Popular Ensemble Learning Methods

As has been mentioned before, there is no one particular way to construct ensemble learners. However, there are many popular tried and tested methods that work particularly well. We’ll discuss some of them here.

Bagging

Bagging is short for bootstrap aggregating. In this approach, given the dataset, you first create a number of samples from it using random sampling (with replacement). These sample datasets are called bootstrap samples. As you can guess from the name, the goal here is to aggregate the learners trained on these samples. We create base learners and train them on all the samples on a common learning algorithm. If it’s a regression task, we average the outputs from all the base learners and use it as our final prediction. On the other hand, if it’s a classification problem, we use voting to determine the predicted class, that is, we take the predicted class as the one which majority of the base learners predicted. Bagging reduces the variance of the learners and hence is most effective when the base learners have high variance.

Random Forests

Random Forest algorithms are basically just bagging applied to decision trees, but with one small change. While training on the samples, it chooses only a subset of the features in the data instead of all of them. This is done to nullify the effects of correlation between features in the trees. But this small change results in significant improvements in performance, mainly because features are usually strongly correlated in decision trees. Hence, it is advisable to use random forests when working with decision trees.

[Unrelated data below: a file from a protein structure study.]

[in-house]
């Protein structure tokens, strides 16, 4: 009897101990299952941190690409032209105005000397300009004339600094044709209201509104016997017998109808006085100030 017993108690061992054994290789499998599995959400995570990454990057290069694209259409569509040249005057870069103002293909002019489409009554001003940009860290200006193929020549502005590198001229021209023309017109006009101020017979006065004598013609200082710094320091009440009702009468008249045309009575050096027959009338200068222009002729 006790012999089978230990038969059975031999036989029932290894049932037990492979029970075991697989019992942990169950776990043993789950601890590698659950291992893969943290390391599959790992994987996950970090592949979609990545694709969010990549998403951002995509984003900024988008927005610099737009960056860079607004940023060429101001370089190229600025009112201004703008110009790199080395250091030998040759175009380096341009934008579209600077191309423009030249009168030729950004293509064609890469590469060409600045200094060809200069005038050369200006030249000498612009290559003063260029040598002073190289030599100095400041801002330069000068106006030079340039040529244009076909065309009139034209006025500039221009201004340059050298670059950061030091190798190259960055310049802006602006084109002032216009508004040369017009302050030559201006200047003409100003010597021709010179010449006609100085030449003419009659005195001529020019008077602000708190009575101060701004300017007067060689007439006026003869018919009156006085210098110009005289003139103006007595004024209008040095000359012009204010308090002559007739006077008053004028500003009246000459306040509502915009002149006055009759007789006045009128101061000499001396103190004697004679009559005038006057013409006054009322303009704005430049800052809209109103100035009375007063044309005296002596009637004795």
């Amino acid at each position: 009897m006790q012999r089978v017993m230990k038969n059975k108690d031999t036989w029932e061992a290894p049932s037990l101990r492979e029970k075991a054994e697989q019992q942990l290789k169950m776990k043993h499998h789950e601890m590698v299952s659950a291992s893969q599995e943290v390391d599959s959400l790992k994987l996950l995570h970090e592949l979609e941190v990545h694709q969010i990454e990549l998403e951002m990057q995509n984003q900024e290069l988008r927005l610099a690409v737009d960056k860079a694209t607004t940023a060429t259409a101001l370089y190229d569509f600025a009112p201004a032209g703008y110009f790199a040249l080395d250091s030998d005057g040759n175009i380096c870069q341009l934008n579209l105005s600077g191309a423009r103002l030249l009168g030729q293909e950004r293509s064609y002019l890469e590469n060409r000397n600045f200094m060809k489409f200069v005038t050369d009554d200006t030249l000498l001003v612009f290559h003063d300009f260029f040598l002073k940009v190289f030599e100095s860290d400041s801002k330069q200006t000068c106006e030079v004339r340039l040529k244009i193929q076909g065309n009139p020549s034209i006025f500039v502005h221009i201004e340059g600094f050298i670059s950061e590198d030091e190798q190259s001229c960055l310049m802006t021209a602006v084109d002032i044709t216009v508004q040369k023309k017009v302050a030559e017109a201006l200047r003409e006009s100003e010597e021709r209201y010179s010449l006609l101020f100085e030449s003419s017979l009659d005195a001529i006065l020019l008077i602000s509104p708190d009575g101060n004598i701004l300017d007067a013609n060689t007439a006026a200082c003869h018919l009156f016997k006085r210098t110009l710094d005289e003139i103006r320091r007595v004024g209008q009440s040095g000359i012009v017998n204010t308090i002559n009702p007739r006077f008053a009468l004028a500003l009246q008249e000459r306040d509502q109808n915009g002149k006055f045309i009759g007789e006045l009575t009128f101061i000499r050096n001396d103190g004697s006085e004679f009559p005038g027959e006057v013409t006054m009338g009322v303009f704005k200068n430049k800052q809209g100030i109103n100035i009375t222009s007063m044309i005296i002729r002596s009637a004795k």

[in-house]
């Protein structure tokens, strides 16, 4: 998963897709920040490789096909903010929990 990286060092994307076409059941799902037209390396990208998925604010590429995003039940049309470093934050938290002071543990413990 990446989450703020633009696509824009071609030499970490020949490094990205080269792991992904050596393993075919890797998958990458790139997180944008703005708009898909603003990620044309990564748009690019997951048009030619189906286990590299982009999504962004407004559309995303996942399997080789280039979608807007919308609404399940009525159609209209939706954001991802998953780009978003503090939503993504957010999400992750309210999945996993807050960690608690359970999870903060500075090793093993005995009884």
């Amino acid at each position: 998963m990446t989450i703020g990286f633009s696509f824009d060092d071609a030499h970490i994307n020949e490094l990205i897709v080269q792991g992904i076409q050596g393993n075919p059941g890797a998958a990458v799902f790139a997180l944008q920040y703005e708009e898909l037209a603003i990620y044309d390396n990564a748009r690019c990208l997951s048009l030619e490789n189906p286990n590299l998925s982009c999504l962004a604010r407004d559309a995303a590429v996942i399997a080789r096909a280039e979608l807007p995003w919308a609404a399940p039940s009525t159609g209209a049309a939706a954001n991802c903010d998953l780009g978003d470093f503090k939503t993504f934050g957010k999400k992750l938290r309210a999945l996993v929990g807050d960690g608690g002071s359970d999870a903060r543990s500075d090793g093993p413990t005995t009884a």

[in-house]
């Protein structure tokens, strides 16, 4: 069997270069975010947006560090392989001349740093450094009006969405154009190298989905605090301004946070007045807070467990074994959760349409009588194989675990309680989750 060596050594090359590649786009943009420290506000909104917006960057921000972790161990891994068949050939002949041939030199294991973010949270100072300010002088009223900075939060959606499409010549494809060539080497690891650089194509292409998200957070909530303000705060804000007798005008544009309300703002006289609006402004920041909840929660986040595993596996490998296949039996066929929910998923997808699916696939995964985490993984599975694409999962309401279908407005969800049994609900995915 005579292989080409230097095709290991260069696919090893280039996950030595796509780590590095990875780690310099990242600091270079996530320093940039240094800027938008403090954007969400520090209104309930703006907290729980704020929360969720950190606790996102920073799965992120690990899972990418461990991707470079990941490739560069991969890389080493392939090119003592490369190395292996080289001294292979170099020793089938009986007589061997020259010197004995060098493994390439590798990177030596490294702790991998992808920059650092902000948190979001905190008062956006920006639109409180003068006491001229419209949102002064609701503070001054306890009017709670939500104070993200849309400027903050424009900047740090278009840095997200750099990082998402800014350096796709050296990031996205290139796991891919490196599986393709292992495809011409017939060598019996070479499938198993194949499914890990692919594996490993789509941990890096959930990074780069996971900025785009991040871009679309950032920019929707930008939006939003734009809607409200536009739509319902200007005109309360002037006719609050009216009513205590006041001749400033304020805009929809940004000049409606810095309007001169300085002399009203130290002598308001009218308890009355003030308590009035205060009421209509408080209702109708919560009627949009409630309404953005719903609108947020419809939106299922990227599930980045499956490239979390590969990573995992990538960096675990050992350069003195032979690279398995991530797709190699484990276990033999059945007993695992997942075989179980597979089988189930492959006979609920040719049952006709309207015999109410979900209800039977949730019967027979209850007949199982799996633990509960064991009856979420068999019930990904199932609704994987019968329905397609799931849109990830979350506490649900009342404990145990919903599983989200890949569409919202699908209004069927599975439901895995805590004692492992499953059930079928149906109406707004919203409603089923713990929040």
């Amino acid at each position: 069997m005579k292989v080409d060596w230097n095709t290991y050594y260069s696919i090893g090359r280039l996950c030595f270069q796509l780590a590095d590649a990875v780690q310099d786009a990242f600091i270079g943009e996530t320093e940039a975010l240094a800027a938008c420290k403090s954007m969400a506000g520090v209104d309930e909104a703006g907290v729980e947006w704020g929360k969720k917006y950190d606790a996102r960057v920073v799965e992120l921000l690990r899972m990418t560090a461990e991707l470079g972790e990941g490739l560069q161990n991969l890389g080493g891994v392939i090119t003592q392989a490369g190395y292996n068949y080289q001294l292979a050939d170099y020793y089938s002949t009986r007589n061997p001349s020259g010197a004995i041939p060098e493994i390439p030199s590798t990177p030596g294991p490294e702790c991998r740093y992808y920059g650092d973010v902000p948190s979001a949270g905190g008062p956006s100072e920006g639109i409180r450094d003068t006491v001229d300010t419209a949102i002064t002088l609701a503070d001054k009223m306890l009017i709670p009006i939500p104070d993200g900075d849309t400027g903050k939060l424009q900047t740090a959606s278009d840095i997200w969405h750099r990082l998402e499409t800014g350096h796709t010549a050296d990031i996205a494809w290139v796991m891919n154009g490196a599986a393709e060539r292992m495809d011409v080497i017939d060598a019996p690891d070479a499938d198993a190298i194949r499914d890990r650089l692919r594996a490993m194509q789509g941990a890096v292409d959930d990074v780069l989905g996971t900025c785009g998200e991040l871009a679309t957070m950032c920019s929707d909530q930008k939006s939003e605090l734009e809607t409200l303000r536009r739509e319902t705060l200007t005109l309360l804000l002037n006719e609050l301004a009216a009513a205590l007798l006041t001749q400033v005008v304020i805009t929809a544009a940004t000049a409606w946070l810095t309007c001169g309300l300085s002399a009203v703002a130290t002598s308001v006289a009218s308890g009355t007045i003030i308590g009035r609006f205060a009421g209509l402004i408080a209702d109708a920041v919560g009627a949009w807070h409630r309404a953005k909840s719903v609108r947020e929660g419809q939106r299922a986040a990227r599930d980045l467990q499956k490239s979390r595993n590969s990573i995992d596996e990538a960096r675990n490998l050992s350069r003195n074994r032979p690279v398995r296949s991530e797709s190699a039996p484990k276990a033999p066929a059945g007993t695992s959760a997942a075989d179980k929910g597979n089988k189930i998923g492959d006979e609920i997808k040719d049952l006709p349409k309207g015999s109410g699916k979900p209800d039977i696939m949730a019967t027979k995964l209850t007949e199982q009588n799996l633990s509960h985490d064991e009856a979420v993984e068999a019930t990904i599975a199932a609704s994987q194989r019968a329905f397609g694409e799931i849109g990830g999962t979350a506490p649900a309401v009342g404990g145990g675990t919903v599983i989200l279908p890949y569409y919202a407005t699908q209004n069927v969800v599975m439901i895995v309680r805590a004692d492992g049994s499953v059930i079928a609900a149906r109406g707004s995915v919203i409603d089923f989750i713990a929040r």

Boosting

Boosting is an iterative procedure involving a sequential form of ensemble construction used in classification tasks. In boosting, the base learners are added one after another to the ensemble, with each subsequent model placing more emphasis on the data which it misclassified.

A popular example of the boosting approach is the AdaBoost algorithm, which places equal weights on all the training examples initially and keeps increasing the weights of the examples that were misclassified. By this method, the ensemble eventually reduces the number of misclassifications. This method is used to reduce the bias in the model.

Stacking

Stacking is a variant of ensemble learning wherein a number of models are trained on the data using different algorithms, and all of them are them combined to make a prediction. Bagging and Boosting differ from stacking, in that they use the same algorithm to train the base learners but stacking uses a diverse set of algorithms to do the same. Stacking is usually a very good approach and can easily achieve optimal performance.

We’ve looked at the popular ensemble learning algorithms in this article. As has been mentioned before, ensemble learning is not a fixed approach to machine learning and can be practically used to create any method of training machine learning models. It can be said that the ensemble approach is more of an art than a fixed set of ideas and no one can whip up an optimal algorithm on the first try. However, with enough practice, you can master the ensemble learning approach, and once you do, the applications are endless.